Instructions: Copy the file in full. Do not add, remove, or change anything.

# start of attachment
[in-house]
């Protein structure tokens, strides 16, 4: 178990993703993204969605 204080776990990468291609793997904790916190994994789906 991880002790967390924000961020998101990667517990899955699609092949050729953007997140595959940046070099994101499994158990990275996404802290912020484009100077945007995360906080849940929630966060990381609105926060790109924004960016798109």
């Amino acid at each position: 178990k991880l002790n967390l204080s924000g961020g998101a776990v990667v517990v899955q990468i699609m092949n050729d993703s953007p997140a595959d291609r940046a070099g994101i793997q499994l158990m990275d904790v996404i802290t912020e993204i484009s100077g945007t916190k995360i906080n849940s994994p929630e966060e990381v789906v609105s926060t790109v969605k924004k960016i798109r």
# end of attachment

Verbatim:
[in-house]
């Protein structure tokens, strides 16, 4: 178990993703993204969605 204080776990990468291609793997904790916190994994789906 991880002790967390924000961020998101990667517990899955699609092949050729953007997140595959940046070099994101499994158990990275996404802290912020484009100077945007995360906080849940929630966060990381609105926060790109924004960016798109």
């Amino acid at each position: 178990k991880l002790n967390l204080s924000g961020g998101a776990v990667v517990v899955q990468i699609m092949n050729d993703s953007p997140a595959d291609r940046a070099g994101i793997q499994l158990m990275d904790v996404i802290t912020e993204i484009s100077g945007t916190k995360i906080n849940s994994p929630e966060e990381v789906v609105s926060t790109v969605k924004k960016i798109r």